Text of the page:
These airplane models are manufactured in France and are type certificated for operation in the United States under the provisions of section 21.29 of the Federal Aviation Regulations (14 CFR 21.29) and the applicable bilateral airworthiness agreement. Pursuant to this bilateral airworthiness agreement, the DGAC has kept the FAA informed of the situation described above. We have examined the DGAC's findings, evaluated all pertinent information, and determined that we need to issue an AD for products of this type design that are certificated for operation in the United States.
Therefore, we are issuing this AD to ensure that a correct FQI is installed. This AD requires accomplishing the actions specified in the service information described previously, except as discussed under “Differences Among the AD, the AOM, and the French Emergency Airworthiness Directive.”
Differences Among the AD, the AOM, and the French Emergency Airworthiness Directive
Although the French emergency airworthiness directive recommends accomplishing the inspection “before next flight,” we have determined that a compliance time of 7 days for completing the required actions is warranted because most U.S. operators have already completed the inspection. In developing an appropriate compliance time for this AD, we considered the degree of urgency associated with addressing the subject unsafe condition, the average utilization of the affected fleet, and the time necessary to perform the inspections. In light of all of these factors, we find a compliance time of 7 days represents an appropriate interval of time for affected airplanes to continue to operate without compromising safety. This difference has been coordinated with the DGAC.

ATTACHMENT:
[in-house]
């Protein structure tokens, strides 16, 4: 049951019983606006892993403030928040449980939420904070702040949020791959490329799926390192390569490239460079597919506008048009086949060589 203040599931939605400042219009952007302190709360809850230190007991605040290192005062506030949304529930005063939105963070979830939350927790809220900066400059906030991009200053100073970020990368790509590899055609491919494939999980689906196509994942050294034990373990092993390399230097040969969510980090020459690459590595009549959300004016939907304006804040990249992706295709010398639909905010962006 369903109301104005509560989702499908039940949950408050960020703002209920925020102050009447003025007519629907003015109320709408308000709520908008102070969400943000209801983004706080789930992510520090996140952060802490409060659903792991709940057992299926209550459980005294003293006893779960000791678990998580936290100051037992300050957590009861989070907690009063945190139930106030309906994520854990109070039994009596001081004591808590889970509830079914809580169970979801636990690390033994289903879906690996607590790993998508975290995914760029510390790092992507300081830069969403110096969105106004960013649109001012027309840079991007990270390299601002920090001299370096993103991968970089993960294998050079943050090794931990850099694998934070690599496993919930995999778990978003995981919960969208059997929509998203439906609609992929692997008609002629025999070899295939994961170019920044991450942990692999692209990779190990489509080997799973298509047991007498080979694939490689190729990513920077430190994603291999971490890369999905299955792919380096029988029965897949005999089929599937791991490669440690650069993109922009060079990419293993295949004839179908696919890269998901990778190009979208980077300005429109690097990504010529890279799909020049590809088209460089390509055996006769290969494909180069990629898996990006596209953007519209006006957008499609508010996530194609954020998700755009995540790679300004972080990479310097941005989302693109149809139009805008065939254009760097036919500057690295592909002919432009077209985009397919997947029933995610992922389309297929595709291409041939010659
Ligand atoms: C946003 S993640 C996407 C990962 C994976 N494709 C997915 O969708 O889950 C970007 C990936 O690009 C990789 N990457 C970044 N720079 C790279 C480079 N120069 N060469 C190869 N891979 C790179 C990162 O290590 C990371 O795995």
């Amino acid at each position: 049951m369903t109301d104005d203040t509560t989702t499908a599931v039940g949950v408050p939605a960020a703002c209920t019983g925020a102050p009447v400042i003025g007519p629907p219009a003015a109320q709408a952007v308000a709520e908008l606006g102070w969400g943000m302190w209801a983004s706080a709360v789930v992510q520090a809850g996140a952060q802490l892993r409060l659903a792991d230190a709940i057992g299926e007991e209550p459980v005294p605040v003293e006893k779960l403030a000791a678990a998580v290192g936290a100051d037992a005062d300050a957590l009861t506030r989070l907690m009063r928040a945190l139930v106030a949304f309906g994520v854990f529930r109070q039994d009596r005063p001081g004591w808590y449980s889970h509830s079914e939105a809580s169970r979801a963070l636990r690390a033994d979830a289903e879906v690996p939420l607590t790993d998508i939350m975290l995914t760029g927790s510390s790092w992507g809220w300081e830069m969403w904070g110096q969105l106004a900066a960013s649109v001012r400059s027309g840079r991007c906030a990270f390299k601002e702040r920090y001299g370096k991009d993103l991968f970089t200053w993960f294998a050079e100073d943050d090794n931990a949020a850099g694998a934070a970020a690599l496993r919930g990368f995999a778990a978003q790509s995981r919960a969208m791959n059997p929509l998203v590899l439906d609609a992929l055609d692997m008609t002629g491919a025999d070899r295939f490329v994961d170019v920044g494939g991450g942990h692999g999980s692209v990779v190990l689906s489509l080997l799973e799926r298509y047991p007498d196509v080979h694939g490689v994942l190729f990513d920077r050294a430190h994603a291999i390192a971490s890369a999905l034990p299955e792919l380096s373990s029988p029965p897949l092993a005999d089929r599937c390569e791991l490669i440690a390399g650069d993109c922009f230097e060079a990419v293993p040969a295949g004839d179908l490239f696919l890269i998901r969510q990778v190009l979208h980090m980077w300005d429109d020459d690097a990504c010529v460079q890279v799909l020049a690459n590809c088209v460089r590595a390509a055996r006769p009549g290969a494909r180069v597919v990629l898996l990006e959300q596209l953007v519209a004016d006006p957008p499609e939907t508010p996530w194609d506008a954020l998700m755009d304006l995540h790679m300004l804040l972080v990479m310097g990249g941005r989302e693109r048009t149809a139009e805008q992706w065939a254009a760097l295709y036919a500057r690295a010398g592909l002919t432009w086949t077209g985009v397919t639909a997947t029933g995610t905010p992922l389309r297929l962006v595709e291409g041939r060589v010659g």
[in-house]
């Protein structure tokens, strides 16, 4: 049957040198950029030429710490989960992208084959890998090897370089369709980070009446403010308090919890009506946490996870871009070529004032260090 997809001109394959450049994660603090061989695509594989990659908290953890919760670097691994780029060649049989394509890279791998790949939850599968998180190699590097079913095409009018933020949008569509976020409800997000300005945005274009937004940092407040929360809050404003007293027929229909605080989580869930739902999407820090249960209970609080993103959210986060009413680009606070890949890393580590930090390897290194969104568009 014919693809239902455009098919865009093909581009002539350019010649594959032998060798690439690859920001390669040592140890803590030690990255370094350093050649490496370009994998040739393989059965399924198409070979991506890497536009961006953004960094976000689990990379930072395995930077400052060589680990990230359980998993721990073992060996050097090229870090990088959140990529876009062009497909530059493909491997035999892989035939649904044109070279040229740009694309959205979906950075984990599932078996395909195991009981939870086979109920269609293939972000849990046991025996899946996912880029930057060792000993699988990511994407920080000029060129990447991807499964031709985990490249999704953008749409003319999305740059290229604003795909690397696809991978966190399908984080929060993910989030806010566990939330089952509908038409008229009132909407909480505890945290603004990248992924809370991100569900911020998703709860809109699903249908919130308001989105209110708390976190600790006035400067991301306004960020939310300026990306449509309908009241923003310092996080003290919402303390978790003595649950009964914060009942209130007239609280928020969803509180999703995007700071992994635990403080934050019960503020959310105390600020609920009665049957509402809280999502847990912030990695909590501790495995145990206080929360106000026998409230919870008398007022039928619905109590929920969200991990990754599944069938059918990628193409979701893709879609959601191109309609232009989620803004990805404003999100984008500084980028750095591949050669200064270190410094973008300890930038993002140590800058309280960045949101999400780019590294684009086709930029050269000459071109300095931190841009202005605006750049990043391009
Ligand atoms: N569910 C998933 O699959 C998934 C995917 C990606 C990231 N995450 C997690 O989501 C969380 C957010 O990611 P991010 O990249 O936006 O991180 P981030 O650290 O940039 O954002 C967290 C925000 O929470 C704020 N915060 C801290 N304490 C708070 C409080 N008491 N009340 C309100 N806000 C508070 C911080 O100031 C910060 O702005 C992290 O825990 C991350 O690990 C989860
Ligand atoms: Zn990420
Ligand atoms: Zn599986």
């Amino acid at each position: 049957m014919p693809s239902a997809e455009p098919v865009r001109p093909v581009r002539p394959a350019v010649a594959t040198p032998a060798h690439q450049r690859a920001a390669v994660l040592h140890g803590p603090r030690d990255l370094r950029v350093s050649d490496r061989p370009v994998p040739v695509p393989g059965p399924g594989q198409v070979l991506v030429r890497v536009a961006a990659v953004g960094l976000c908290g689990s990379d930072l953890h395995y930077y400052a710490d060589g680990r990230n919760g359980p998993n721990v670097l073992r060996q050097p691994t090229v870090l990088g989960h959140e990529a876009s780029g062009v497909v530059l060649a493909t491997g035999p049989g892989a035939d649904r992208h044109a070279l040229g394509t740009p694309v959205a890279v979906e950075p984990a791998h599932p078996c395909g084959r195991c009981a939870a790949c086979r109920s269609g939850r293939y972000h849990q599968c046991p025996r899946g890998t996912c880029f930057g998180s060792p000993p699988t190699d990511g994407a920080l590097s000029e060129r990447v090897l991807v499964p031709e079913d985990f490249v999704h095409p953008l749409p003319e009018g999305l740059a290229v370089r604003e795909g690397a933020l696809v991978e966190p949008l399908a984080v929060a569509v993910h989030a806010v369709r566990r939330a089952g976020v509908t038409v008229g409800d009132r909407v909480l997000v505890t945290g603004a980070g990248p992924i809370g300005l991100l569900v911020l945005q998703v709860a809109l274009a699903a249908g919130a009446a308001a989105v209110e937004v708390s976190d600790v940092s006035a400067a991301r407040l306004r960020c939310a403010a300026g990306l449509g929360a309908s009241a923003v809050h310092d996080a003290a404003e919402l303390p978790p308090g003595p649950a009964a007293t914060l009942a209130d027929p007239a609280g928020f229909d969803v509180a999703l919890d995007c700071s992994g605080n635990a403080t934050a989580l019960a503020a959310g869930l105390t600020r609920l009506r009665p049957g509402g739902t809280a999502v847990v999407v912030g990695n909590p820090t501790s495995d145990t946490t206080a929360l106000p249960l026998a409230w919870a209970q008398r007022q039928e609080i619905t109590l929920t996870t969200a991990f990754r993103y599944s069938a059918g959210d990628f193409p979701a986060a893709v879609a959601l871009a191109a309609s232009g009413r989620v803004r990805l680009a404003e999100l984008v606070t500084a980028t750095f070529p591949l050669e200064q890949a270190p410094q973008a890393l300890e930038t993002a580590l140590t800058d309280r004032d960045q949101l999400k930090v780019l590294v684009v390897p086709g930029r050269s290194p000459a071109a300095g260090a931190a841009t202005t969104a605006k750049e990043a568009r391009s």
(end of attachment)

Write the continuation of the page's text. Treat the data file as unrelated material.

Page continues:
The French emergency airworthiness directive and the AOM specify to determine the correct P/N of the FQI. However, in addition to the inspection to determine the correct P/N, this AD allows operators to inspect the FQI for applicable markings to determine if the correct FQI is installed. The markings are illustrated in the AOM. This difference has been coordinated with the DGAC.
Although the French emergency airworthiness directive specifies reporting results to the manufacturer, this AD does not require those actions. We do not need this information from operators.
This AD is considered interim action. If final action is later identified, we may consider further rulemaking then.
FAA's Determination of the Effective Date
An unsafe condition exists that requires the immediate adoption of this AD; therefore, providing notice and opportunity for public comment before the AD is issued is impracticable, and good cause exists to make this AD effective in less than 30 days.
This AD is a final rule that involves requirements that affect flight safety and was not preceded by notice and an opportunity for public comment; however, we invite you to submit any relevant written data, views, or arguments regarding this AD. Send your comments to an address listed in the ADDRESSES section. Include “Docket No. FAA-2005-22795; Directorate Identifier 2005-NM-193-AD” at the beginning of your comments. We specifically invite comments on the overall regulatory, economic, environmental, and energy aspects of the AD that might suggest a need to modify it.